Gerhard Roßbach

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Gerhard Roßbach (February 28, 1893 – August 30, 1967), also spelt Rossbach, was a German Freikorps leader and organizer of nationalist groups after World War I. He is generally credited with inventing the brown colored uniforms of the Nazi Party after supplying surplus tropical khaki shirts to early troops of the Sturmabteilung.


Roßbach was born in Kehrberg, Pomerania. During the Baltic fighting of 1919, his Freikorps made an extremely long march from Berlin across Eastern Europe to rescue the Iron Division (another Freikorps) from destruction by the Latvian Army.[1] It went on to participate in the Kapp Putsch in 1920, get banned, and then reform under various front organizations. Money came from the Landbund, Heavy Industry, and arms dealing. In the early 1920s, he was arrested for trying to overthrow the government.[2]

Roßbach also joined the Nazi Party. He took part in the Beer Hall putsch of 1923, mobilising students, cadets and officer candidates of the Reichswehr, and then fled to Austria after the putsch failed.[citation needed] He was recruited by Adolf Hitler to help organize the Sturmabteilung (SA).[3] By 1928, he could claim to have killed "a number of Mecklenburg laborers and Spartacist sympathizers".[4] He later fell out with Hitler during his rise to power and was arrested but not killed during the Roehm Purge in 1934.[5]

Historian Robert G. L. Waite described him as a "sadistic murderer of the so-called Fehmgericht and the notorious homosexual who, according to his own testimony, perverted Ernst Röhm".[6]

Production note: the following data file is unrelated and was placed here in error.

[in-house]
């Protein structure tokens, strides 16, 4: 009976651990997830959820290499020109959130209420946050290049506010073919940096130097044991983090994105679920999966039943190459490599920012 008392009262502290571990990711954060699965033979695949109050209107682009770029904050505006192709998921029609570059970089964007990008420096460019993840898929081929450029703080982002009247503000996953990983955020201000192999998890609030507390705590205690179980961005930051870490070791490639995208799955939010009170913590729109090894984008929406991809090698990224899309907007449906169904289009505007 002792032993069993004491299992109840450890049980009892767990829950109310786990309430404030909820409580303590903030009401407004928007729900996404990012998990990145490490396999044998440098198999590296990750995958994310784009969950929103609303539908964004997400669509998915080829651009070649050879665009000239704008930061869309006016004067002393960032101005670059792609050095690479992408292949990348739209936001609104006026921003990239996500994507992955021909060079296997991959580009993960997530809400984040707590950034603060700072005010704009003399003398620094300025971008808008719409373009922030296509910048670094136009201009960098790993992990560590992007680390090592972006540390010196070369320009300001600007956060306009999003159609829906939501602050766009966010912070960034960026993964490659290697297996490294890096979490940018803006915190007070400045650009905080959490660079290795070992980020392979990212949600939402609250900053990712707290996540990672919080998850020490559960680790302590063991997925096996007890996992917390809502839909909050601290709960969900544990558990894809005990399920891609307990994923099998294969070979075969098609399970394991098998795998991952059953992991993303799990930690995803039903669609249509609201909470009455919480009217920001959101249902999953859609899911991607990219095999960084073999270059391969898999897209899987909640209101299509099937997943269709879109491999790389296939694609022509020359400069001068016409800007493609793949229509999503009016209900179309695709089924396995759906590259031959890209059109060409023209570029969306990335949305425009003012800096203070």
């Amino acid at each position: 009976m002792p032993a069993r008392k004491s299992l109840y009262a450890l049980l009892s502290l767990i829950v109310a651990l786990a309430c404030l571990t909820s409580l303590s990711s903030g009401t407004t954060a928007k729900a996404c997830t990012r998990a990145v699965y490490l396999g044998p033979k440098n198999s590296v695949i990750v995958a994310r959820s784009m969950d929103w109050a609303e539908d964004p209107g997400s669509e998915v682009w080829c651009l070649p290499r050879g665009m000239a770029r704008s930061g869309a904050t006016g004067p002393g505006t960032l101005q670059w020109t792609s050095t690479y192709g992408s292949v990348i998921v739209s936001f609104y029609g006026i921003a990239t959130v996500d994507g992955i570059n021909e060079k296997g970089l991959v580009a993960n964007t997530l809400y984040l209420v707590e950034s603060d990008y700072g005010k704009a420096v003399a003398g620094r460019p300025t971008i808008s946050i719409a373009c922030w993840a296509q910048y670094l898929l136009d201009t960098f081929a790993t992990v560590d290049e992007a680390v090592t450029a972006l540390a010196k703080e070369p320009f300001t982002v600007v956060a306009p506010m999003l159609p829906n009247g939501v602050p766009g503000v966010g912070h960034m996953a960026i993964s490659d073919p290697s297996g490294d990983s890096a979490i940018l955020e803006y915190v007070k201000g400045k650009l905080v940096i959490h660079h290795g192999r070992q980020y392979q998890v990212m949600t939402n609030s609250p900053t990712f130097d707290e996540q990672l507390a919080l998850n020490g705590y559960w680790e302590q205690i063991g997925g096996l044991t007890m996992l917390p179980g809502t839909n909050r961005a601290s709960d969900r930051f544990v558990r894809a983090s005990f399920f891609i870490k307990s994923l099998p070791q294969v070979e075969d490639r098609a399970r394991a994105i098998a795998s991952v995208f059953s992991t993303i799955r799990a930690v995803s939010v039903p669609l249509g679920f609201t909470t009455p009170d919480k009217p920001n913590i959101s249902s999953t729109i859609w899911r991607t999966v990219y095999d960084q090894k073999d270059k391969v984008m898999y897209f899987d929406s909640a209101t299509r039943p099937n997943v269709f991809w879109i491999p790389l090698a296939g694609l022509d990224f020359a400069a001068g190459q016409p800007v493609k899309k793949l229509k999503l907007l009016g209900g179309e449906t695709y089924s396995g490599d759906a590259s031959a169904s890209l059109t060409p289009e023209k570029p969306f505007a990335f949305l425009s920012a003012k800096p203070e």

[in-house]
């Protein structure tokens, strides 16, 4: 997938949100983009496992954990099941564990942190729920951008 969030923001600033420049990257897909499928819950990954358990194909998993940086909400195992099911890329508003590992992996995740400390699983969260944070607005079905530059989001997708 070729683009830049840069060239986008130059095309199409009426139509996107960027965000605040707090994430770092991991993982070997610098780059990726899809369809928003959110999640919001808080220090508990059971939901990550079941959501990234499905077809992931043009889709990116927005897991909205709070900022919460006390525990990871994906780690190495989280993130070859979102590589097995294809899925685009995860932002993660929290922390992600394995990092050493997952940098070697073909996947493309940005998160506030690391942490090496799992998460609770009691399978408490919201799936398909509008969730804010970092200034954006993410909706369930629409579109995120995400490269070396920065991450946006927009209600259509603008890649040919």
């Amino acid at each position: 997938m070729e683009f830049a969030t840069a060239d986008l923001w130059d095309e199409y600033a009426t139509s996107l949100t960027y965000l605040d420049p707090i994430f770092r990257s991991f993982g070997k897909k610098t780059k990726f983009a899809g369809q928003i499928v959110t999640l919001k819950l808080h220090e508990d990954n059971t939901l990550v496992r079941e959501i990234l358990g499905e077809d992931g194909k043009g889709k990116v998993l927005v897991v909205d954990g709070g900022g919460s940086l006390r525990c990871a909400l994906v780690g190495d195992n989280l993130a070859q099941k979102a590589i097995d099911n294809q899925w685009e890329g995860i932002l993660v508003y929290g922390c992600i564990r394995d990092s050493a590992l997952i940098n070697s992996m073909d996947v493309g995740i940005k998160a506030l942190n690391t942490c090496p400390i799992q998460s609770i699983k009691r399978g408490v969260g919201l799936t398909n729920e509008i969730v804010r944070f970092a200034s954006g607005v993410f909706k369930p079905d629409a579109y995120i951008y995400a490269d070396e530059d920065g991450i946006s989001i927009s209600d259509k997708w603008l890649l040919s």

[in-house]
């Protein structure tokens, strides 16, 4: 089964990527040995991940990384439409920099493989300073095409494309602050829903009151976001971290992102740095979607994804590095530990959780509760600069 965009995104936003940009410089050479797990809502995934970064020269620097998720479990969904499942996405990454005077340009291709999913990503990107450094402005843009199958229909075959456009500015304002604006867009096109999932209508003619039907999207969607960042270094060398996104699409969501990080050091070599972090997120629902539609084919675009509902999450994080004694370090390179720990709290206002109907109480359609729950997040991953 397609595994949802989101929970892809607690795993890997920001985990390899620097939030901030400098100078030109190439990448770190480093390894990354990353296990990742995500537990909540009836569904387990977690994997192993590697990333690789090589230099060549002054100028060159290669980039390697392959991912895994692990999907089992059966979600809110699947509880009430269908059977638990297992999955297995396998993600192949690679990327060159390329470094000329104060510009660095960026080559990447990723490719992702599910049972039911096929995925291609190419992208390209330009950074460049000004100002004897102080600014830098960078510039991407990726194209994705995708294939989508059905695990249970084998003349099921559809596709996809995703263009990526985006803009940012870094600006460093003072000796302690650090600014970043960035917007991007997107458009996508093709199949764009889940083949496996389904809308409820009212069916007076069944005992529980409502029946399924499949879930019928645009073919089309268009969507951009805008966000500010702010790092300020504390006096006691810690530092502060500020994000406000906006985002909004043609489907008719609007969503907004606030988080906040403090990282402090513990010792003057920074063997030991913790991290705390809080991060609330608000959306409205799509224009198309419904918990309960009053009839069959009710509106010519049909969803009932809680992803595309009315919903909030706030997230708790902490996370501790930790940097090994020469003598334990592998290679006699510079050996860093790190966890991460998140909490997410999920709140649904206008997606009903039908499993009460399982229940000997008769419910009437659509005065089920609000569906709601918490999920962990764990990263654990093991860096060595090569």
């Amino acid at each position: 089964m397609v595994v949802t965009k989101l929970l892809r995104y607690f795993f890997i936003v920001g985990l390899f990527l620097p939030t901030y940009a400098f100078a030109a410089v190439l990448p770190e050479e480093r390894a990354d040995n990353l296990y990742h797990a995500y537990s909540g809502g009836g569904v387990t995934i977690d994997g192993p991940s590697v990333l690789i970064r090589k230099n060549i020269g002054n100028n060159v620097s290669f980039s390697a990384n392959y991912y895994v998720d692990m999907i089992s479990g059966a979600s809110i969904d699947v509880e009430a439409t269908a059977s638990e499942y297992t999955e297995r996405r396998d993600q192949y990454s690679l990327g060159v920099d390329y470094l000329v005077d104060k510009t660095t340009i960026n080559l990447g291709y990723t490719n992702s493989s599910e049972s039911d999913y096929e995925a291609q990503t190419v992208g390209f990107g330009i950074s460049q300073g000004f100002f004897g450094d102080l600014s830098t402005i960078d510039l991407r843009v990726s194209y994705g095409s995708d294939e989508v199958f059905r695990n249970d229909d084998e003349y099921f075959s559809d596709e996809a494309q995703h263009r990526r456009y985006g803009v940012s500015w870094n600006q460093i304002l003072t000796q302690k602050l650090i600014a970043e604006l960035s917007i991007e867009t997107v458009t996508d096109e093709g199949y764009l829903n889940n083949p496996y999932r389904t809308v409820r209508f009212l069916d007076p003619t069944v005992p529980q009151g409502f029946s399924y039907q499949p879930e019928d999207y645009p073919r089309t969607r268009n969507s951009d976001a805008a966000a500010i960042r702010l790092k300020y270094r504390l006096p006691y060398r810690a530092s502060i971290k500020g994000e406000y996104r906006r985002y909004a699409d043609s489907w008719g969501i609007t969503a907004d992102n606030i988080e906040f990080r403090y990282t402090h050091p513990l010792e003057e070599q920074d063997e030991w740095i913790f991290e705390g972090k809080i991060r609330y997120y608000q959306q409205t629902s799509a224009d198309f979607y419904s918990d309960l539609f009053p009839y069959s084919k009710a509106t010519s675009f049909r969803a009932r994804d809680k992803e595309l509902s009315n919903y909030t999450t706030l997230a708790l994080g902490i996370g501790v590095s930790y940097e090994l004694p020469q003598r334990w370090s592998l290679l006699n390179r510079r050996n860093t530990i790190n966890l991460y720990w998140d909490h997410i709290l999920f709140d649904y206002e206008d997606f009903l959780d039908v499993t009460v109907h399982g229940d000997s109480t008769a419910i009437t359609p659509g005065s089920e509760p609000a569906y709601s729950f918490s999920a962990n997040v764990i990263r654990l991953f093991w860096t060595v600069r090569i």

Roßbach helped start the Schilljugend, a youth organization, to get rid of "intellectual elements" in the youth movements and instill children with "nationalistic, socialistic, authoritative, and militaristic" ideas. He took a special interest in developing its membership.[7] Roßbach organised music festivals which combined folk and classical music to instil national pride and construct radical-nationalist community values.[8]

After World War II he operated an export-import company near Frankfurt and wrote his memoirs in 1950.[5] In his last years he took a prominent part in organising the Bayreuth festivals of Richard Wagner's music.


  1. Waite, p. 131
  2. Waite, pp. 191-196
  3. Waite, p. 196
  4. Waite, p. 192, quoting Roßbach's testimony at a 1928 trial
  5. 5.0 5.1 Roßbach, Gerhard. Mein Weg. . .
  6. Waite, p. 131, in footnote 112. However, the usually very detailed Waite doesn't list a specific source for this (ie. 'his own testimony')
  7. Waite, p. 210
  8. Applegate and Potter, p. 136


  • Applegate, Celia and Potter, Pamela Maxine (eds), [Music and German National Identity Music and German National Identity], 2002, University of Chicago Press.
  • Dornberg, John. The Putsch That Failed, Hitler's Rehearsal for Power. Weidenfels & Nicholson, 1982.
  • Roßbach, Gerhard. Mein Weg durch die Zeit: Erinnerungen unt Bekenntnisse (My Way Across The Era: Recollections And Confessions). Vereinigte Weiburger Buchdruckverein, Weiburg an der Lahn, 1950.
  • Snyder, Louis. Encyclopaedia of the Third Reich. Wordsworth Editions Ltd., 1998.
  • Waite, Robert G L. Vanguard of Nazism. W. W. Norton and Company, 1969.